[This is the first in what I hope will be a series of posts on the seismic events triggered by the EU Referendum result. This is my attempt to take a step back and take a broader look at what’s happening.]
The most fundamental question in politics – that comes before “how are we to live together and govern ourselves?” – is “who is the ‘we’ that will live together in this polity?”.
I do not believe, with Rousseau, that humans were originally noble, isolated, individuals who come together in a ‘social contract’. Nor do I agree with Hobbes that we were likewise isolated, but ignoble, individuals and needed ‘Leviathan’ (government) to force us to live together in some sort of order.
We are a social species – we have always lived together in groups much larger than our immediate family. As Peter Singer so memorably puts it, “we were social before we were human”.
The question is not then ‘should we live together’ but first and foremost who is the ‘we’. Any study of our nearest primate cousins notes first and foremost that who is ‘in’ and ‘out’ of the group is fundamental (and more fluid than we might think).
The outcome of the UK EU Referendum suggests that the consensus of who ‘we’ are on these islands is now deeply fractured, perhaps irreversibly. There are several, incompatible, sense of who ‘we’ are in competition with one another.
Let’s start with Scotland. We all knew that 45% of Scots had voted to leave our current ‘we’ – the United Kingdom. We also knew that a good portion of the 55% who voted to stay did so to guarantee remaining not just part of the UK, but of the wider European Union. We knew a majority were likely to vote ‘remain’ and if there was an overall ‘leave’ vote it would be driven by the English (and as it turns out the Welsh too).
The consequence of all this is all too obvious. Scotland will leave the UK, probably securing a vote to leave before the UK has finished exiting from the EU.
And yet this consequence – this absolutely obvious result – barely flickered in the debates about ‘remain’ or ‘leave’. Neither side took it seriously. It was as if the English said ‘we don’t really care what Scotland thinks, or whether they stay or go, and we’re not even going to talk about it.’ In a sense the English were redefining ‘Britain’ as simply England (with maybe the Welsh tacked on).
Some might argue it was always thus. Maybe, implicitly, but today we know for sure the majority of the English couldn’t give a toss about the Scots remaining in the UK. When the Scots do leave no-one should be in the least surprised.
I will leave aside Northern Ireland for the moment but just note: the problem of the Border, or the peace settlement, was almost totally ignored by all sides. Since Friday there has apparently been a rush of Northern Irish citizens – Catholics and Protestants – to apply for Irish passports. Like Scotland, the ‘we’ is changing.
If Scotland was the ‘dog that didn’t bark’ in the referendum campaign ‘immigration’ was the dog that snarled, howled and bit like a rabid pooch on steroids.
We have been told for years by the right-wing media, the Tory Party, and others on the more extreme fringes that ‘we’ are being ‘swamped’ by ‘swarms’ of migrants. True, it wasn’t always the EU – the Irish, Afro-Caribbean’s, and Asians were all the target of this bile before it was turned on the Poles and Romanian’s, and Turks (who aren’t even coming).
The (dark) genius of Nigel Farage has been to link immigration and the EU in the public mind: all our problems are caused by immigration; the EU lets it happen; let’s leave and “take our country back” – from the EU bureaucrats and the migrants down the road. It seeks to redefine our ‘we’ in very unpleasant directions. No-one can be sure how far the new ‘we’ will go in redefining ‘us’ – and ‘them’.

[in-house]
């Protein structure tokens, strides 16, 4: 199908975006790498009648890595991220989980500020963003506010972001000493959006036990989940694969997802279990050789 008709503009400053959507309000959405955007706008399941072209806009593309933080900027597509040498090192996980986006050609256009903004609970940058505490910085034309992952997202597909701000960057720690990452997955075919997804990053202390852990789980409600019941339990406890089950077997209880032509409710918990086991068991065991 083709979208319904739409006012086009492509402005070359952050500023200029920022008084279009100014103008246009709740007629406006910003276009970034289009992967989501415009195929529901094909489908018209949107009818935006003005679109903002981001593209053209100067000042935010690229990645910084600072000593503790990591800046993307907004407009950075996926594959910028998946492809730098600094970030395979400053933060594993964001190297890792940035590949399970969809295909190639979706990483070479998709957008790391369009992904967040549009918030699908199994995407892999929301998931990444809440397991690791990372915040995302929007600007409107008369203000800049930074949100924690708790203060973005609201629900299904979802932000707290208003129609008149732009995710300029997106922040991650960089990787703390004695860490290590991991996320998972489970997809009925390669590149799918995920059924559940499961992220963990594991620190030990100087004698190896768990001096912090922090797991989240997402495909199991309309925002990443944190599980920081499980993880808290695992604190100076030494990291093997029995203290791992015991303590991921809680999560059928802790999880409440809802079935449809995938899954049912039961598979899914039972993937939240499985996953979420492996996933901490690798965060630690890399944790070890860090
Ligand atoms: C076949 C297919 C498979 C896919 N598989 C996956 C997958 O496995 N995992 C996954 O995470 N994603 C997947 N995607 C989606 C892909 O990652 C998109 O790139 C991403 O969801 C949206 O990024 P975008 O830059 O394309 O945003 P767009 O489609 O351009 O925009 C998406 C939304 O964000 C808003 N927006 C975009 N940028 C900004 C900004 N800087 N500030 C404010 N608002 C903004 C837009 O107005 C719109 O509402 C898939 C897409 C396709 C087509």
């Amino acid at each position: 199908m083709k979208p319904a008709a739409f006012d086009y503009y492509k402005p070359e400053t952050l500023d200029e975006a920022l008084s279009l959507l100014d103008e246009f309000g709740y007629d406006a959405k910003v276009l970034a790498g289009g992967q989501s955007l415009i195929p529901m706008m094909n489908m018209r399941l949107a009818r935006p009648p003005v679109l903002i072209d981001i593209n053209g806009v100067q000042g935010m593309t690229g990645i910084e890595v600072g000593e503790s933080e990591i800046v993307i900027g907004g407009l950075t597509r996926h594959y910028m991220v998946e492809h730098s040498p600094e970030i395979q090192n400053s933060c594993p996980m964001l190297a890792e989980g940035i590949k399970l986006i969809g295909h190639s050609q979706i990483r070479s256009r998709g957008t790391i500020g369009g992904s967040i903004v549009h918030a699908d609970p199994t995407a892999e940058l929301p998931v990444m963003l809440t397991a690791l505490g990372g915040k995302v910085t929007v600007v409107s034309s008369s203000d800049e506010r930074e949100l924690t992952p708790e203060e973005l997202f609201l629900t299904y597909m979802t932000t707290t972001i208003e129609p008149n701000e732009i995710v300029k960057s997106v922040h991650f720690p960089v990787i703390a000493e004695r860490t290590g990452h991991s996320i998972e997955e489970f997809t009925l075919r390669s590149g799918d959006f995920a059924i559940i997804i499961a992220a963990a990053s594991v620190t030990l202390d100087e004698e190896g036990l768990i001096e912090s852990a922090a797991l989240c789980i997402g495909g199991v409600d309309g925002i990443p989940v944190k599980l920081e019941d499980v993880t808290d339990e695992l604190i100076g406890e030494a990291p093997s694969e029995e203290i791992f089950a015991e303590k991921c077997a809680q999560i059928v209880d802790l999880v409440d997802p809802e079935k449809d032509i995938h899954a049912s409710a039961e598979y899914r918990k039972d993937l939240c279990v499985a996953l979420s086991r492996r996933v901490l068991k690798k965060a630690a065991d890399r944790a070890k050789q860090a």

Of course migration is a net benefit to ‘us’, but that is ‘as a whole’ and ‘on balance’ – there are benefits and disbenefits and the latter are real and not just the fantasies of racists. Migration has been unevenly distributed – geographically, and in the labour market – and governments have generally failed to address issues where there have been ‘pinch points’ rather than just having ‘one size fits all’ policies.
Most of the progressive left-of-centre have dismissed any talk of problems due to migration as racist – e.g. Gordon Brown and the famous Mrs Duffy incident. Labour’s current leader barely mentions migration and blames all our ills on austerity and inequality.
All this has allowed UKIP and other forces to become the champions of ‘taking our country back’ where the ‘our’ bit is crucial. It has mobilized a large reservoir of nativist feeling that wants to go back to pre-mass migration Britain, nay England.
Britain has been moving on balance towards being more diverse, tolerant, and accepting of ‘the other’ – but again this has always been ‘on balance’. Whilst some parts – London, Scotland, other large cities like Manchester – have become more accepting of a more diverse ‘we’ large swathes of the country have not.
Many of us (mea culpa) thought that the British ‘we’ was at last becoming less insular from our European neighbours. Two million Brits live – working or in retirement – in other European countries. Millions more holiday there regularly. Being in the EU had steadily slipped down people’s list of concerns.
What the referendum has revealed – above all – is that the people living on these islands (Britain and Ireland) do not have as strong a sense of a shared political identity as we thought. When we watched the London Olympics opening ceremony many a teary eye thought we did. Many of us still do. Fifty two percent may be a bare majority, but it is not everyone by any means. But today the Olympics opening ceremony feels like an eon ago.
That past really was a different country, or at any rate feels like it today.